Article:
All Creatures Great and Small

by Cassie Wefald

All Creatures Great and Small

By Linda Henderson, Adult & Teen Services Librarian

My first hardcover book, Eric Knight’s Lassie Come-Home, kindled in me a love of animal stories that has never gone away.  As a child growing up without a local library, I had mostly read comic books (at ten cents apiece) and Little Golden Books.  Lassie influenced my reading choices from then on and I still display my original copy on my piano at home.  The titular Lassie is prize collie and companion to young Joe; when Joe’s father loses his job, they have to sell the dog.  She escapes her new owner three times, fighting great odds in the highlands of Scotland to return to her place waiting outside school for Joe.  I begged for and eventually received a collie of my own – of course named “Lassie.”

Our close relationships with pets and other animals have inspired many great animal stories and also inspired excellent movie adaptations.

The Incredible Journey, by Sheila Burnford, is an incredible tale of a cat and two dogs braving a 250-mile journey to rejoin their family.

Fred Gipson’s Old Yeller might be the quintessential “boy meets dog” tale of a stray dog helping 14-year-old Travis defend the family farm in the 1860s Texas Hill country.

The Call of the Wild, by Jack London, stirs a longing for adventure and the unique relationship between dog and man. London’s descriptive, yet natural writing can make you feel like you, yourself, are on the snowy flats in Alaska pulling a heavy sled. The dog, Buck, is torn from a comfortable home to face abuse and hardship as a Klondike sled dog and eventually returns to the wild.

Reading Anna Sewell’s Black Beauty, a classic story told from the horse’s point of view, led me to a great series by Walter Farley, entitled, The Black Stallion.

The Art of Racing in the Rain, by Garth Stein, tells the story of a man and his dog, also narrated from the dog’s point of view; it has been adapted to children’s stories, as well.

Another canine narrator, Bailey, journeys through multiple lives, often humorous and emotional, in A Dog’s Purpose, by W. Bruce Cameron.  Bailey wonders, each time he wakens in another place, if there he will find a purpose.

Catl mysteries also abound: Rita Mae Brown’s Mrs. Murphy series, and Lilian Brauns Cat Who series have multiple titles.

Richard Bach’s Jonathan Livingston Seagull, focuses on a single gull, but his journey to think and fly differently than the rest of the flock, may be a lesson for us.

Imagined stories and tales are wonderful, but sometimes the true stories are even more remarkable.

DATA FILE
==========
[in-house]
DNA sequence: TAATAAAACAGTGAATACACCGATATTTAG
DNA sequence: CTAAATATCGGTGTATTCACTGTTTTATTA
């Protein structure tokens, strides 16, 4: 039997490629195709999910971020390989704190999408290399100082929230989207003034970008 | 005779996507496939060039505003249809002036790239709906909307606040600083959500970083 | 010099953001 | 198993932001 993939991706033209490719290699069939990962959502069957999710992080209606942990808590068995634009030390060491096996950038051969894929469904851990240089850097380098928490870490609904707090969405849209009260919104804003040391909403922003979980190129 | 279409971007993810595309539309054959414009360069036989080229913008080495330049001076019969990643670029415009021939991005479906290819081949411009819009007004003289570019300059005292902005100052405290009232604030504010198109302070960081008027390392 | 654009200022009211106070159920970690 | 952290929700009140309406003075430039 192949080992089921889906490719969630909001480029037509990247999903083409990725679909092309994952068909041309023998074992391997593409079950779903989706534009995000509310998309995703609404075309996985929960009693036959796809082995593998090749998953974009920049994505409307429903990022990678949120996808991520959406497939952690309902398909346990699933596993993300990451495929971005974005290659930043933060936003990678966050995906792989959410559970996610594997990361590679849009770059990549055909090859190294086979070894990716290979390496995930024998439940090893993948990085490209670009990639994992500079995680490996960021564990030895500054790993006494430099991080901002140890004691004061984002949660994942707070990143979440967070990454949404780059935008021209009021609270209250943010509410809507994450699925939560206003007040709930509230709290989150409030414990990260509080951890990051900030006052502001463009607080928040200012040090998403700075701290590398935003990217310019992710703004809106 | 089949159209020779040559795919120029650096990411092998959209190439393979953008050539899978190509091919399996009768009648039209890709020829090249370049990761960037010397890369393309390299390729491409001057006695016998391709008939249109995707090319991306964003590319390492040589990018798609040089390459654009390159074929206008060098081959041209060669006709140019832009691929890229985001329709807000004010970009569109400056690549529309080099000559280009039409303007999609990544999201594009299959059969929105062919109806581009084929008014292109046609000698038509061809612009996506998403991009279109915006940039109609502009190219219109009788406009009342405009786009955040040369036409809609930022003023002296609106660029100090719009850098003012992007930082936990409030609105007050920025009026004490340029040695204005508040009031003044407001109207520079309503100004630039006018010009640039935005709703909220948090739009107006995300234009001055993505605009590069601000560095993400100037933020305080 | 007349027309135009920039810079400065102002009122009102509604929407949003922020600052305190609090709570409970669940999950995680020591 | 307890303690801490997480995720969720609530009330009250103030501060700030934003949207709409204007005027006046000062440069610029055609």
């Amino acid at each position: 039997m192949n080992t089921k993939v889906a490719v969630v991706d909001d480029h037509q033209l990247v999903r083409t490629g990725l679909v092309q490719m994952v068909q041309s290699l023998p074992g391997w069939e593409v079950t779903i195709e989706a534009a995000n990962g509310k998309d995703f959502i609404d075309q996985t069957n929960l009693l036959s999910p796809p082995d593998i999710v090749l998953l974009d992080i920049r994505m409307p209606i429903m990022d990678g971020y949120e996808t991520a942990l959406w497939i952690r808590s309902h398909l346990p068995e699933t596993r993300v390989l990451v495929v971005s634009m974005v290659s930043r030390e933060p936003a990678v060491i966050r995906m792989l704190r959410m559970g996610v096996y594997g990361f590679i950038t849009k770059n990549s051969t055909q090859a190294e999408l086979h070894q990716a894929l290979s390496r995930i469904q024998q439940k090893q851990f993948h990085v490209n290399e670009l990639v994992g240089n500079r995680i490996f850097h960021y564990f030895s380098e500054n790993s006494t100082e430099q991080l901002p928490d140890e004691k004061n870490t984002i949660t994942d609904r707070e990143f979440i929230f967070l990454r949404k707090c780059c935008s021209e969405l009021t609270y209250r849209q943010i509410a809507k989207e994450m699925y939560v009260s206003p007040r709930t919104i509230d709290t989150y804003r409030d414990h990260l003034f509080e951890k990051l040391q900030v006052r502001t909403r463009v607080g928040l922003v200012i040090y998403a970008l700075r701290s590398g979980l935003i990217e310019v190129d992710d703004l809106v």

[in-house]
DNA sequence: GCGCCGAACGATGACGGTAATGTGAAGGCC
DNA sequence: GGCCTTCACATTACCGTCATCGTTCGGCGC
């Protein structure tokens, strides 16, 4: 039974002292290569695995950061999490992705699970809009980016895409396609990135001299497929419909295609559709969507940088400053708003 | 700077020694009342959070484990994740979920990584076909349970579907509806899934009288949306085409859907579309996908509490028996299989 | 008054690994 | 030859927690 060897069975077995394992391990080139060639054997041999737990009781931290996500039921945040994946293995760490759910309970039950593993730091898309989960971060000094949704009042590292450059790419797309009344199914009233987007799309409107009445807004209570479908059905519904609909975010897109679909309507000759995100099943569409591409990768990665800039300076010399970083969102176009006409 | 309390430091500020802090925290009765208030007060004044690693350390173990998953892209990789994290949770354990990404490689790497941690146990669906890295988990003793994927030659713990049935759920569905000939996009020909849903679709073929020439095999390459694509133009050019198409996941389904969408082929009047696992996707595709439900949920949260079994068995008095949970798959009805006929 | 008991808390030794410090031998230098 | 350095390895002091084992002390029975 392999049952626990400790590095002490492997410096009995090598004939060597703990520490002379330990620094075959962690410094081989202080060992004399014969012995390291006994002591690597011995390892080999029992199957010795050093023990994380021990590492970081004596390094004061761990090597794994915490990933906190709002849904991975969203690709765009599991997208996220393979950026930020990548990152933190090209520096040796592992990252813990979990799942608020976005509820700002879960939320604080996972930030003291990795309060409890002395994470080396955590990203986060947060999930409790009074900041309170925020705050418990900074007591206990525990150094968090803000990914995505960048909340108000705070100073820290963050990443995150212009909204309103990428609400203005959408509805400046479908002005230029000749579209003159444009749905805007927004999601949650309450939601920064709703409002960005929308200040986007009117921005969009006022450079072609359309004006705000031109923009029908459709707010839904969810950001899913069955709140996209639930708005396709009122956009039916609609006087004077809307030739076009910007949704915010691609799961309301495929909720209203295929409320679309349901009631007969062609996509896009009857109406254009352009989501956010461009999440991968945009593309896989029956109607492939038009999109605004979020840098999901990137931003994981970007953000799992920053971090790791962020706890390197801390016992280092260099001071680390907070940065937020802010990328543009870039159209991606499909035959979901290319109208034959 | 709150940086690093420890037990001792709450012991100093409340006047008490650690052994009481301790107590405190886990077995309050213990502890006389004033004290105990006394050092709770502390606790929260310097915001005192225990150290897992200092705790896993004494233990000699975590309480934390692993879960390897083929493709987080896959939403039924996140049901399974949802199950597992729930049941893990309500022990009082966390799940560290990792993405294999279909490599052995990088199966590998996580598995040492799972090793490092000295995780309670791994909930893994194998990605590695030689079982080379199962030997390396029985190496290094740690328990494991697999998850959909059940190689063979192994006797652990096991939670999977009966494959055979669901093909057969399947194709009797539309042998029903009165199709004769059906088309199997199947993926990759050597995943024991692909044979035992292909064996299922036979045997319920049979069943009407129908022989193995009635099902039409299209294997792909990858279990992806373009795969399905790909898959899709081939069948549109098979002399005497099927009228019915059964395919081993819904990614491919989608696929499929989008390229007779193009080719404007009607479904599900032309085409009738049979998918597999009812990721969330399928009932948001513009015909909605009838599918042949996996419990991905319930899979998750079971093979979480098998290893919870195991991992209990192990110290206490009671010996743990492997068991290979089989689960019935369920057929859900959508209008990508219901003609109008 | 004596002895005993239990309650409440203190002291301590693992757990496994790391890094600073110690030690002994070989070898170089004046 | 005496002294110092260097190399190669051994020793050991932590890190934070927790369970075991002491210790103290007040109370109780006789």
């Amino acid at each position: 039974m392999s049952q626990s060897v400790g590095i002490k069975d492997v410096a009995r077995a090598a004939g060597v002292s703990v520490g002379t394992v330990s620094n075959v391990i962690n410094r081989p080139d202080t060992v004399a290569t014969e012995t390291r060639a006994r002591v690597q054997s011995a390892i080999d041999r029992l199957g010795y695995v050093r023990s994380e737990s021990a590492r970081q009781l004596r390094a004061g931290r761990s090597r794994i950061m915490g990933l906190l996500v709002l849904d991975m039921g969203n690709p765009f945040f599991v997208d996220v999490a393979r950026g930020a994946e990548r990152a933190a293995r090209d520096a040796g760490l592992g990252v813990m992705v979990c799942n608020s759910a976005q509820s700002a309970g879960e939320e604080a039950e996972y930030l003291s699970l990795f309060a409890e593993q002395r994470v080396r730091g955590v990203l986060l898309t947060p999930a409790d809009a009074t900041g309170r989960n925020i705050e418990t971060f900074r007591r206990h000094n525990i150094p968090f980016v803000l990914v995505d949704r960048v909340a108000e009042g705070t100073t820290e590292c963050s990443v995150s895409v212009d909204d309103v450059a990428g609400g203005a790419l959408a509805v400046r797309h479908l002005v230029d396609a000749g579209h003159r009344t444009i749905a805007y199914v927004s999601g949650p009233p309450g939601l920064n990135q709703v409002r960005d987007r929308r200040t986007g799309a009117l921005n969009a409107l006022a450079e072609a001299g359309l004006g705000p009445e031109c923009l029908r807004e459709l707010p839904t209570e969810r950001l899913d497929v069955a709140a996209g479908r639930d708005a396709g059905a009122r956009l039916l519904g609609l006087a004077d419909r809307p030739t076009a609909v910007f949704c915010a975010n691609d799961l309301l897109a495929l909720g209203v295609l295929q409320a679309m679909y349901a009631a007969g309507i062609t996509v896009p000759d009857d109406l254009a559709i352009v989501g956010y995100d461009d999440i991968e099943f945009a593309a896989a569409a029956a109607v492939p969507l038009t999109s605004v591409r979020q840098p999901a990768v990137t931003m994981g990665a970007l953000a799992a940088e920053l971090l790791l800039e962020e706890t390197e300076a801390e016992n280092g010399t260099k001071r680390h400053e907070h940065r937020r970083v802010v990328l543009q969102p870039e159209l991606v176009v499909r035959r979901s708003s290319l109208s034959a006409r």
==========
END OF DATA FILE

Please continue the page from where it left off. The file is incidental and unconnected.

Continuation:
All Creatures Great and Small was my first James Herriot book.  I first read it during a trip with friends, and I broke out laughing so many times that they insisted I read aloud.   Herriot’s descriptions of his experiences as a young veterinarian in 1930’s Britain are alternately touching, funny, and sad.  Herriot wrote three more volumes which became a PBS series.      .  Check out the DVD at Manhattan Public Library. His son, Jim Wight, has added a memoir.

Dewey the Library Cat by Vicki Myron, is the true story of an abandoned kitten found by a librarian one morning in the bookdrop. In time, Dewey transformed that small library through friendships made during his 19 years at the library.

A parrot that talks – and listens? Alex & Me  by Irene Pepperberg relates how a scientist and a parrot uncovered a hidden world of animal intelligence—and deeply bonded in the process for over thirty years.

The Man Who Listens to Horses is the true story of Monty Roberts, a horse trainer who helped pioneer nonviolent methods of breaking in and training horses.

A Street Cat Named Bob: And How He Saved My Life, by James Bowen, tells of how a stray street cat helped a struggling street musician and recovering heroin addict turn his life around. The ginger tomcat Bob and James appear in YouTube videos, and a DVD you may check out at Manhattan Public Library.

For a bit of pure fun, see Underwater Dogs, Seth Casteel’s exhilarating photography series of dogs underwater, for a chaotic ballet of bared teeth, bubbles, paddling paws, and ears billowing in currents.

Writers around the world have penned countless animal stories and memoirs.  I read many genres – westerns, romance, biography – but animal stories offer me special joy, and I eagerly read a wide assortment of books as they become available at Manhattan Public Library.